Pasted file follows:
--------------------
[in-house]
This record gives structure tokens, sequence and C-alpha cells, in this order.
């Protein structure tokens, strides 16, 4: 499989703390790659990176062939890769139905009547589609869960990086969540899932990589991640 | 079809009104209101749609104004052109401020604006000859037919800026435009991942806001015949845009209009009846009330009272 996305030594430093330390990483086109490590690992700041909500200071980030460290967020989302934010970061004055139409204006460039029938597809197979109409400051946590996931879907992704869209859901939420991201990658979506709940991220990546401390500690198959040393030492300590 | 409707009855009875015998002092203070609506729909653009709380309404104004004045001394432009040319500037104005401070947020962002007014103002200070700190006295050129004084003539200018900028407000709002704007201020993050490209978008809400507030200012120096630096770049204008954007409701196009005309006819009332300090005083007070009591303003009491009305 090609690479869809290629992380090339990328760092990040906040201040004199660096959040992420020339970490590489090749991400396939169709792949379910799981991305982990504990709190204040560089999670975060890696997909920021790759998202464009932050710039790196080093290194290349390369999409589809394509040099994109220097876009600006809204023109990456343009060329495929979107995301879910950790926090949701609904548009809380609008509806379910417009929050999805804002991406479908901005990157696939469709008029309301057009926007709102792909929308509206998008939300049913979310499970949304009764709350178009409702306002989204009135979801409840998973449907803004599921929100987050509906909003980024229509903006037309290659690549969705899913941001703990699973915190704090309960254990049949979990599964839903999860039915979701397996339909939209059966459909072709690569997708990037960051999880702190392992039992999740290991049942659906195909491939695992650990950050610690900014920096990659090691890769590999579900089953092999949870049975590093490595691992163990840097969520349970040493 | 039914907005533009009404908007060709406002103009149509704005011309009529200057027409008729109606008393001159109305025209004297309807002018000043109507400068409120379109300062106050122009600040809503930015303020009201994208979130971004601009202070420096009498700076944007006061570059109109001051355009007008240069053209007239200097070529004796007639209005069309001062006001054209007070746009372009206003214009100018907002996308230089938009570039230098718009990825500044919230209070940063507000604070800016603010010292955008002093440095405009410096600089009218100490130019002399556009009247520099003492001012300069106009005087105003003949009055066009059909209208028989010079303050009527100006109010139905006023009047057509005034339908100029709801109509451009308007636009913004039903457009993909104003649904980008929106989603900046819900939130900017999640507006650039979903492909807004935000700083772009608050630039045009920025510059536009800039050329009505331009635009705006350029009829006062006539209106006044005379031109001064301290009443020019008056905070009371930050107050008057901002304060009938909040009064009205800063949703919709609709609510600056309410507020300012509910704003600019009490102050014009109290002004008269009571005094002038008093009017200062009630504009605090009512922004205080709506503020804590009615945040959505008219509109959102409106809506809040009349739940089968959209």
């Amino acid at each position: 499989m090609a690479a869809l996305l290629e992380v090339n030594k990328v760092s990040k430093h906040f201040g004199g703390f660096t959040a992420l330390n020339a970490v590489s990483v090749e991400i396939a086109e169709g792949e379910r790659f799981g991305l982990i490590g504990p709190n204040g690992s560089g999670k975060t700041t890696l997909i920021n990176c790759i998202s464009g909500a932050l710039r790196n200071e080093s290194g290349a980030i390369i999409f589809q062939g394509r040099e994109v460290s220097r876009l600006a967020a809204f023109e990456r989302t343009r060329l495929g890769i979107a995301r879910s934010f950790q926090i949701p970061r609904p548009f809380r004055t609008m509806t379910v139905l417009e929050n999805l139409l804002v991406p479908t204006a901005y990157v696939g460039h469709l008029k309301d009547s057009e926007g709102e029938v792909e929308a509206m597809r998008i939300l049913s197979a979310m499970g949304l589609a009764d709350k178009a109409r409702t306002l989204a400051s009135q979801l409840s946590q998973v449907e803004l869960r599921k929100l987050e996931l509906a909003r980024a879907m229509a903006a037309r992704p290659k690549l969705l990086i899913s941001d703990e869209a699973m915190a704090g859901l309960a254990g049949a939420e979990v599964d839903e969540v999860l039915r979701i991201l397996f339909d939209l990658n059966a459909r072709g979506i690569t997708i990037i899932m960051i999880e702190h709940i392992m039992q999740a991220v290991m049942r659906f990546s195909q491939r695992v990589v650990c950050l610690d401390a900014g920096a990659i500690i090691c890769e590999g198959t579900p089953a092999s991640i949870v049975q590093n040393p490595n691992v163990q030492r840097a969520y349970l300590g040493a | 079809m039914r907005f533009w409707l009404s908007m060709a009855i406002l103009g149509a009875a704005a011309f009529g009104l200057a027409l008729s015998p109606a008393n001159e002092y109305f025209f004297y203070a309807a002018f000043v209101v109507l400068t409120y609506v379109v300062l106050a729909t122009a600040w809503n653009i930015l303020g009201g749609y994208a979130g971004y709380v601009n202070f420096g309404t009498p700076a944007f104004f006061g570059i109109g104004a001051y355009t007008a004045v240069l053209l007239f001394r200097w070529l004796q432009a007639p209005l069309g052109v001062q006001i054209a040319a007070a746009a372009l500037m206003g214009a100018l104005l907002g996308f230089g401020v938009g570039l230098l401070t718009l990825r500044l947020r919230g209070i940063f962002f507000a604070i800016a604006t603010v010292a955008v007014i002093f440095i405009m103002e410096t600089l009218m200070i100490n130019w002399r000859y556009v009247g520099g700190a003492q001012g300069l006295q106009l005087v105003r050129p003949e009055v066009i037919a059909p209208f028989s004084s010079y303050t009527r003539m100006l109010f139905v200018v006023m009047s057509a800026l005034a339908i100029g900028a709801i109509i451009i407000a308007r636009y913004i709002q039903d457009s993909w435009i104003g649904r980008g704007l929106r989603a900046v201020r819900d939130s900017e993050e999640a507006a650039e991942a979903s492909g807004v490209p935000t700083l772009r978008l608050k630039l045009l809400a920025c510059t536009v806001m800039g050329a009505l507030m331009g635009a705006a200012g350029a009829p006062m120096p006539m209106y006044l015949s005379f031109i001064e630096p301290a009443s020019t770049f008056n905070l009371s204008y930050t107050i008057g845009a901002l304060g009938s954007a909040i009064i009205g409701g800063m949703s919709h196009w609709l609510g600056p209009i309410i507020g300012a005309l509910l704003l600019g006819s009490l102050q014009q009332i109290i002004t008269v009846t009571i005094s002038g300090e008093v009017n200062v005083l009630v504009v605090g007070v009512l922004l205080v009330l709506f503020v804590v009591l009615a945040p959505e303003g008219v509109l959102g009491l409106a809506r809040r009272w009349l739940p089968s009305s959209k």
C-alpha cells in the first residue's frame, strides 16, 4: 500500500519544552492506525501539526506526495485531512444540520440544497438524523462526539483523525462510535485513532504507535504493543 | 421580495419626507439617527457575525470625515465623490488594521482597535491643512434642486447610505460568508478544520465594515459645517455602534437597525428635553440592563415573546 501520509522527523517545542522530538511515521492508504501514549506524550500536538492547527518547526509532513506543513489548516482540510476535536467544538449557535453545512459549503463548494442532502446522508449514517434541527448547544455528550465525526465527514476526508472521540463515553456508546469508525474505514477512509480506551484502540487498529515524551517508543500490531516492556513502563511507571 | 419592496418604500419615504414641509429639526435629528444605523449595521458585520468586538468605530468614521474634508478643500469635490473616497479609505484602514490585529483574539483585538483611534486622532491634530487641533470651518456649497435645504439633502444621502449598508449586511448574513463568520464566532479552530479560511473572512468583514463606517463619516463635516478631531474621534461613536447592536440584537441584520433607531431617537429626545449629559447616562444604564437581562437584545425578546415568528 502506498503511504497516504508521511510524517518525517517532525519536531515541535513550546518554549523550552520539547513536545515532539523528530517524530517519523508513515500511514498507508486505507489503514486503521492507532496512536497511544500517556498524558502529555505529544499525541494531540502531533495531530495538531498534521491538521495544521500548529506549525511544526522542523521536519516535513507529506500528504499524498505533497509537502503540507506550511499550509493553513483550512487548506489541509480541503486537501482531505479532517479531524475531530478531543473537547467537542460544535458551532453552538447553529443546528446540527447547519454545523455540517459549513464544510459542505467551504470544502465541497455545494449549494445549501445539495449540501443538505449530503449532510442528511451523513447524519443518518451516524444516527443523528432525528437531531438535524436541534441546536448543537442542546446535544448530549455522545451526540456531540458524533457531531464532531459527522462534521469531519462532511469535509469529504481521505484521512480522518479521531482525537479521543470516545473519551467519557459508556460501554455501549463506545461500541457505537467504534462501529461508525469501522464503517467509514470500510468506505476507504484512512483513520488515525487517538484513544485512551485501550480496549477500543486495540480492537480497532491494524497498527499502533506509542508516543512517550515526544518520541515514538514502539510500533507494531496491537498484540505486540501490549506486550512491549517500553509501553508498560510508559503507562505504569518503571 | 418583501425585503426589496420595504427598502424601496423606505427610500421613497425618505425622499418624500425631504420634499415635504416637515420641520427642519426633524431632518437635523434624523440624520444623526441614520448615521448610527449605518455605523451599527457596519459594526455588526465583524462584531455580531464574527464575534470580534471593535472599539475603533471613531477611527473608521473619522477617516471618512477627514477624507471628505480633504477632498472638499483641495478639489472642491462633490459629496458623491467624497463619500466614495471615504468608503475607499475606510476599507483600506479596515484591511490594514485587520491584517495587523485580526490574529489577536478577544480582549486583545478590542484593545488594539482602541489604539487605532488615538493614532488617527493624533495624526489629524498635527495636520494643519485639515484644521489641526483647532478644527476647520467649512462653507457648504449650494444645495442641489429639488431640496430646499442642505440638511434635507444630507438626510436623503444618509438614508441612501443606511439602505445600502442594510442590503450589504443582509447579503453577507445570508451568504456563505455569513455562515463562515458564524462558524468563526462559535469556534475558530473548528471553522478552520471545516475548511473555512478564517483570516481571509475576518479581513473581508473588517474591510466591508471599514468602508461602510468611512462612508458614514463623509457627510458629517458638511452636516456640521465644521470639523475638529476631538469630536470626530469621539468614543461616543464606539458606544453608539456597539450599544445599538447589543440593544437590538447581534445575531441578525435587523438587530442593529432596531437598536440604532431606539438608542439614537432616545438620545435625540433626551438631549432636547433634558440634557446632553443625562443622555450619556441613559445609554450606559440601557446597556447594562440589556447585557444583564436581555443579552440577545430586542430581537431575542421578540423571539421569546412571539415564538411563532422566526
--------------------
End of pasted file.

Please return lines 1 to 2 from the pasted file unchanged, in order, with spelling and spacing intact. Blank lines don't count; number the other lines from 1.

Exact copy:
[in-house]
This record gives structure tokens, sequence and C-alpha cells, in this order.